Quentin Tarantino, speaking at Comic-Con 2015, announced Ennio Morricone is composing the score for ‘The Hateful Eight’.
Ennio Morricone is set to write the score for Quentin Tarantino’s The Hateful Eight. He is best known for composing music for a number of Italian (Spaghetti) Westerns including the Dollars Trilogy, The Good, the Bad and the Ugly, and Once Upon a Time in the West. The 86-year-old Italian composer is returning to writing film scores after eight years away but it has been more than forty years since he worked on a Western.
Quentin Tarantino at San Diego Comic-Con 2015.
Following a screenplay leak, cancellation and final confirmation that it would be going into production, 'The Hateful Eight' is filming, and Tarantino has released some set pictures.
In case it wasn't clear already, Quentin Tarantino loves movies. He's talked on many occasions about his love for the Spaghetti-Western genre, which has led many people to wonder what a Tarantino-directed Spaghetti-Western would look like. Sure, we had 2012's 'Django Unchained' to give us a brief glimpse at the idea, but that was racial revenge story first, and a Western second. When Tarantino announced his 8th film, 'The Hateful Eight', back in November 2013, fans worldwide jumped for joy.
Quentin Tarantino on set with the cast of 'The Hateful Eight'
A jump that may have been a little premature, as the project was cancelled in January 2014, after the script for the highly anticipated picture was leaked online. Tarantino talked about rereleasing the screenplay as a novel, before going back and deciding to give the film one last shot. Production began in January 2015, and now we have some of the first pictures from the set of the new film.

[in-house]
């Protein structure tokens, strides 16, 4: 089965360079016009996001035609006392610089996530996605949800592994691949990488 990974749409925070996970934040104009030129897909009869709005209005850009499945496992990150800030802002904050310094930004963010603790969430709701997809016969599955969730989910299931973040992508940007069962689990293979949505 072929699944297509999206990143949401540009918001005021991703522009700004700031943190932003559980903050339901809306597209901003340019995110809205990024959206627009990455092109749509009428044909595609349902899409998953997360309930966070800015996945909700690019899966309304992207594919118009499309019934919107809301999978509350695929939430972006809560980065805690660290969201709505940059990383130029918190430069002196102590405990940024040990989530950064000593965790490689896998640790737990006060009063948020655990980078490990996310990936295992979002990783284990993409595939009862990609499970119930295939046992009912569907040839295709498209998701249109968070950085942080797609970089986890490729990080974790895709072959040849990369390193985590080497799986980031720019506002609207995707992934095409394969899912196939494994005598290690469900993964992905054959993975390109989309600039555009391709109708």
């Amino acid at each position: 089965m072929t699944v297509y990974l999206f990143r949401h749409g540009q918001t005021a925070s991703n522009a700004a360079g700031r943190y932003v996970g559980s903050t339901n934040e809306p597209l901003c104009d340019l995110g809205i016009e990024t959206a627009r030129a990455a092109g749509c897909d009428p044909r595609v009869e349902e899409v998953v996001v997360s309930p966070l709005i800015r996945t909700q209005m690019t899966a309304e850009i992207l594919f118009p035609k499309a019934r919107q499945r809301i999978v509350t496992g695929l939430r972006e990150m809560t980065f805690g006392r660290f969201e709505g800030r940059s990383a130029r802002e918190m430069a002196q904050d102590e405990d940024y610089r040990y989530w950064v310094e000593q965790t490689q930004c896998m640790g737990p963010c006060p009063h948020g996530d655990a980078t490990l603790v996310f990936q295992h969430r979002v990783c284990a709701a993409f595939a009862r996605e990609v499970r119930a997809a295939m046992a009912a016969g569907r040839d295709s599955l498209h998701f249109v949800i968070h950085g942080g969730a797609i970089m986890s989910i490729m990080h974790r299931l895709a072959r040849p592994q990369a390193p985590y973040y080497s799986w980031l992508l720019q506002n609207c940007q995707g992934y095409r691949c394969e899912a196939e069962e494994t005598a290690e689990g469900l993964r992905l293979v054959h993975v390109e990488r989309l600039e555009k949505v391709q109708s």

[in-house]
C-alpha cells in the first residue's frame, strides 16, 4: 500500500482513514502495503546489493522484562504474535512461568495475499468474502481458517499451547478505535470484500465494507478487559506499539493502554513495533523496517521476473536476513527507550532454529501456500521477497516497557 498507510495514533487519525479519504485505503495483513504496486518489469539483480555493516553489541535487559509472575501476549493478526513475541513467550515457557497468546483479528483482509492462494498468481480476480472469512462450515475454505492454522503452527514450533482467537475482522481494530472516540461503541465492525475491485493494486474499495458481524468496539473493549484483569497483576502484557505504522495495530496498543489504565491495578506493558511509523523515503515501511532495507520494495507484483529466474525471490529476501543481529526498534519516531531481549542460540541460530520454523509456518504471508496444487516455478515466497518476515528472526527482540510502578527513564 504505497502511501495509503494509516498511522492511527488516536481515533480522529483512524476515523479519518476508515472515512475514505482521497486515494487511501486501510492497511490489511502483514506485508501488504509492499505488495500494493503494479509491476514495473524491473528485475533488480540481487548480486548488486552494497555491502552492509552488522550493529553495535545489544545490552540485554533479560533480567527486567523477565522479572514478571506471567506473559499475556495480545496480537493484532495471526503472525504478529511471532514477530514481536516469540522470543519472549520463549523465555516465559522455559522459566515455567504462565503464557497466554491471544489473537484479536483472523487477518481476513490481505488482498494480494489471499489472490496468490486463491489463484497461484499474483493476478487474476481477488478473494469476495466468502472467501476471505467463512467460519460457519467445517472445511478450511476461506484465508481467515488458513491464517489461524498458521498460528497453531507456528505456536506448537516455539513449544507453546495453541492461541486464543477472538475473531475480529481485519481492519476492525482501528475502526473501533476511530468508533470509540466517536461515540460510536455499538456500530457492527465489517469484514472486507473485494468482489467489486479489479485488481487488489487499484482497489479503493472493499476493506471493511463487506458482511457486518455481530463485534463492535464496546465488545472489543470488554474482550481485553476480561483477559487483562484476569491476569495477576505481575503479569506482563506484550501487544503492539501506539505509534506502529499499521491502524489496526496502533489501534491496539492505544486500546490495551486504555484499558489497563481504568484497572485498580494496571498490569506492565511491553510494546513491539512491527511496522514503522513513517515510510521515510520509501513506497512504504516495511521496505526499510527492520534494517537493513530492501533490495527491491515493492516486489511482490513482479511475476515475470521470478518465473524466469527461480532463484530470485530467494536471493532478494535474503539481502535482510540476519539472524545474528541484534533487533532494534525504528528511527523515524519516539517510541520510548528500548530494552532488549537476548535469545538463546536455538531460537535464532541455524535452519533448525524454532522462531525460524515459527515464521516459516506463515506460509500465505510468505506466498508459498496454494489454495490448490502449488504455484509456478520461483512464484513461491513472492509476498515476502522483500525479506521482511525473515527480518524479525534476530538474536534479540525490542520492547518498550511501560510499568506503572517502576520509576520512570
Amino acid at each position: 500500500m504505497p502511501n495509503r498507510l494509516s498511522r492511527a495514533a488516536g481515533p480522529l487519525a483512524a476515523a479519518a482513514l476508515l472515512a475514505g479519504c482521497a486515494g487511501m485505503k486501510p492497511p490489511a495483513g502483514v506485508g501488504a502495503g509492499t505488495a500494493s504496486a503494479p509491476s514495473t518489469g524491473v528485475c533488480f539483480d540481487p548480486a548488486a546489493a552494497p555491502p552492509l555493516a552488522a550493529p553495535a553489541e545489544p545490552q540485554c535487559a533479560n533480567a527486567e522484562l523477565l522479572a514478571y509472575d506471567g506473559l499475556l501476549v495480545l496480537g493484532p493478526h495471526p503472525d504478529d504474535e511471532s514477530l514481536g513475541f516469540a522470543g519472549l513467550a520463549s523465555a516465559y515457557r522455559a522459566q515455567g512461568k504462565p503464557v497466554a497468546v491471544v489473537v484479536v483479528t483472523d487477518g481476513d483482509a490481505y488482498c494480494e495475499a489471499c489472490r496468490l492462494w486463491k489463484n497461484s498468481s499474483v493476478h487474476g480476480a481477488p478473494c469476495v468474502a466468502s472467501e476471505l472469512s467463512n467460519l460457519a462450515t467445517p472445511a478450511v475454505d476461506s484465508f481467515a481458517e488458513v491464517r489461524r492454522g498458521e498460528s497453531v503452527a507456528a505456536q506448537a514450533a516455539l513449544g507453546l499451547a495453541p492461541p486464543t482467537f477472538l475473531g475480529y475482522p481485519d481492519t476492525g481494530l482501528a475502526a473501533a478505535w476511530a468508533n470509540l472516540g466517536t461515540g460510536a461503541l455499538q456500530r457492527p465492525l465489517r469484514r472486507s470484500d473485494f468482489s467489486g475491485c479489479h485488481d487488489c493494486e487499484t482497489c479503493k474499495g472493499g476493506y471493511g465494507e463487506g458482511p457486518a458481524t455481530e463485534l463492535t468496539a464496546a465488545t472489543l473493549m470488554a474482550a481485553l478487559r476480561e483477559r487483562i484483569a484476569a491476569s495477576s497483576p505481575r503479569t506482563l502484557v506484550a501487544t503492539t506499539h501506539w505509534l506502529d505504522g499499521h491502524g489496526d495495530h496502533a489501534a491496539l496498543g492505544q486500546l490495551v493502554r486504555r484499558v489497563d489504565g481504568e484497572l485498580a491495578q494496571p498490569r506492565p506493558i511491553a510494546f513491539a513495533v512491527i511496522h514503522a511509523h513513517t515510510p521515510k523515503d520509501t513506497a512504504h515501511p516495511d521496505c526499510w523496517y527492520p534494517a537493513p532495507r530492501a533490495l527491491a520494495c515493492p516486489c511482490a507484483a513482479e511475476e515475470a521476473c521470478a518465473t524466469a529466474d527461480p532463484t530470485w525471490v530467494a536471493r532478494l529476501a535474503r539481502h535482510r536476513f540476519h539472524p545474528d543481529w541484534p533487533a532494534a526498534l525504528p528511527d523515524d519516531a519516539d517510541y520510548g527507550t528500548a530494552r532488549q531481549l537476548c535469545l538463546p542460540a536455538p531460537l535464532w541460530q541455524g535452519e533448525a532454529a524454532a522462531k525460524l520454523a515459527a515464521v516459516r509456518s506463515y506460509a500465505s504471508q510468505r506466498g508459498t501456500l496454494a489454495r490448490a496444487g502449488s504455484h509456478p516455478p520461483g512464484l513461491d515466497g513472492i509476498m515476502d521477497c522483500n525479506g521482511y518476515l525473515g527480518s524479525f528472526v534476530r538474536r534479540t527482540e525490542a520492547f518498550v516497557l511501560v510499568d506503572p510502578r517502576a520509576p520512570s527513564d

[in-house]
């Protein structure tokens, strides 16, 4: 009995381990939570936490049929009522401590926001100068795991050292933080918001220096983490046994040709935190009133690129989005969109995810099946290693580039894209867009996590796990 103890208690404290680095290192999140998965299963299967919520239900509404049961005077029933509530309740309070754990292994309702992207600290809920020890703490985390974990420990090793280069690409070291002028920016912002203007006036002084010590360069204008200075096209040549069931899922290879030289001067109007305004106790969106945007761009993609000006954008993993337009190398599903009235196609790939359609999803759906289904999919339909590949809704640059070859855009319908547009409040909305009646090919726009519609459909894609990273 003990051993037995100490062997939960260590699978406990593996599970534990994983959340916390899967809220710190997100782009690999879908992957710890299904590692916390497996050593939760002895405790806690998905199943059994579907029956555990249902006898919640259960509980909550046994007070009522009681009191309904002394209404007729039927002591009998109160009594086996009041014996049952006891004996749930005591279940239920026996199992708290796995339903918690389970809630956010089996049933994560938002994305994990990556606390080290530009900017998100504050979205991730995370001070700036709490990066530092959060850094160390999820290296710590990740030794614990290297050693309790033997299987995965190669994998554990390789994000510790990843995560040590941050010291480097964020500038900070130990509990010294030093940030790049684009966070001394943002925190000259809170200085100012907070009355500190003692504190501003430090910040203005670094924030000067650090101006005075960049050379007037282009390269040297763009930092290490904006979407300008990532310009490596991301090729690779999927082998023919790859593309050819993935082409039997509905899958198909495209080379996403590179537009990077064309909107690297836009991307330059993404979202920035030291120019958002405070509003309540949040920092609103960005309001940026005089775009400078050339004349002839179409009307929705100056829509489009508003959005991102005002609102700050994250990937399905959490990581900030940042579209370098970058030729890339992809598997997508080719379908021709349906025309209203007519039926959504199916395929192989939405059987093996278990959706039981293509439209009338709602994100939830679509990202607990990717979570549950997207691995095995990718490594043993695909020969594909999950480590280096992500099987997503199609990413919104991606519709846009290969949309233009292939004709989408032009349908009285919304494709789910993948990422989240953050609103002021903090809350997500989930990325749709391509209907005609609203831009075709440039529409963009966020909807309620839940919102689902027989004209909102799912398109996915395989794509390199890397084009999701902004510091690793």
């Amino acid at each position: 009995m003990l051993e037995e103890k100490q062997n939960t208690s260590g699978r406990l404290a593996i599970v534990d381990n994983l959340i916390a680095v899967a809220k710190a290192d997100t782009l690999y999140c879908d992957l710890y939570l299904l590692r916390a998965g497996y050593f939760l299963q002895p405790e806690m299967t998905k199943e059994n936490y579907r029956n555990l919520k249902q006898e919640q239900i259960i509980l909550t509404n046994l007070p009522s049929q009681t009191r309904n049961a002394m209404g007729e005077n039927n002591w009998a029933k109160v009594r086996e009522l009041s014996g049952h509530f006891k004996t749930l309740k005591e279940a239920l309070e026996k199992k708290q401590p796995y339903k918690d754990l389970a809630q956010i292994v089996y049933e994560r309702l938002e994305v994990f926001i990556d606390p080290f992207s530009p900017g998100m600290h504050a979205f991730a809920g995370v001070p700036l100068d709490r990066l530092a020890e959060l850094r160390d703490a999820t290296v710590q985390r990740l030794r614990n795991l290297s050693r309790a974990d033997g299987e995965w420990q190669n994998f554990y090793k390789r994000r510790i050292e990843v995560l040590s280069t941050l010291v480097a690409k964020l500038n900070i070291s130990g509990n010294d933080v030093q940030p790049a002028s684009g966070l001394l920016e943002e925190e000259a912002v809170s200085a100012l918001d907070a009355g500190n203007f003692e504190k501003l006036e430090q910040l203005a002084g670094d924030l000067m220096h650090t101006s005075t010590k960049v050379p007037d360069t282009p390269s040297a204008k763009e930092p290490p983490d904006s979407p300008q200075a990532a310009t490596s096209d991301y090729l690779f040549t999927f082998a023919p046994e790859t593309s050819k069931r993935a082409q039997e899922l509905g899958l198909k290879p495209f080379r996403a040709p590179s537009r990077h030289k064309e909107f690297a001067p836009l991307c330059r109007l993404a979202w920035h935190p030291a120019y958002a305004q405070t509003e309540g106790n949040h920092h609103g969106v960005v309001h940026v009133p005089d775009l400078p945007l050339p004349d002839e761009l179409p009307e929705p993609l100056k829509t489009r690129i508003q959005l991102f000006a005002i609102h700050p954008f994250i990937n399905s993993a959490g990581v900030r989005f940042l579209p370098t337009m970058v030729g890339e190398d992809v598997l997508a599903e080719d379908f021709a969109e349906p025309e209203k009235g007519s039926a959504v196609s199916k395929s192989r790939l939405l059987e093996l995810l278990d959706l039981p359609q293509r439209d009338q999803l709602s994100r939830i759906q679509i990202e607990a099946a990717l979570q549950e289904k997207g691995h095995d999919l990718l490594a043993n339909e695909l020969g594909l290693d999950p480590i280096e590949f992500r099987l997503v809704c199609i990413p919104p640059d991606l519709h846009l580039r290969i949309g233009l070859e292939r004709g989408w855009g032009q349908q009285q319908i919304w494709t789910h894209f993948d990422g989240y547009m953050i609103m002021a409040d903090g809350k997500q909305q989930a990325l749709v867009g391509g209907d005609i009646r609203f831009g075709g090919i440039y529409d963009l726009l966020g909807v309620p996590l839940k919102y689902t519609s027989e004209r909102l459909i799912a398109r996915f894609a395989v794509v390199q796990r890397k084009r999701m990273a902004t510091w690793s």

Oprah obsessed Alice Klieg suffers from Borderline Personality Disorder which causes her to be socially awkward, impulsive and stubborn, and she's about to find out that money truly can buy you anything. After winning an impressive $86 million in the lottery, her first port of call is a major TV station, where she pitches an idea for hosting her own talk show. They offer her a slot at a cool $15 million, and she subsequently decides to stop taking her medication and pursue fame and recognition. The only problem is, she sucks at hosting her own show. The producers know they have to do something to save their embarrassment over this fiasco of a deal, but with Alice stuck in her own world and resolutely ignoring advice from friends and family, there's not a lot they can do to help her.
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Even though it's slightly too mannered, this true drama takes a clever approach to the beat poets long before they were famous. It's also packed with shocking twists and unnerving details that help us get emotionally involved in the story. And while the complexity of the approach kind of leaves us on the outside, sensitive performances help us see beneath the surface.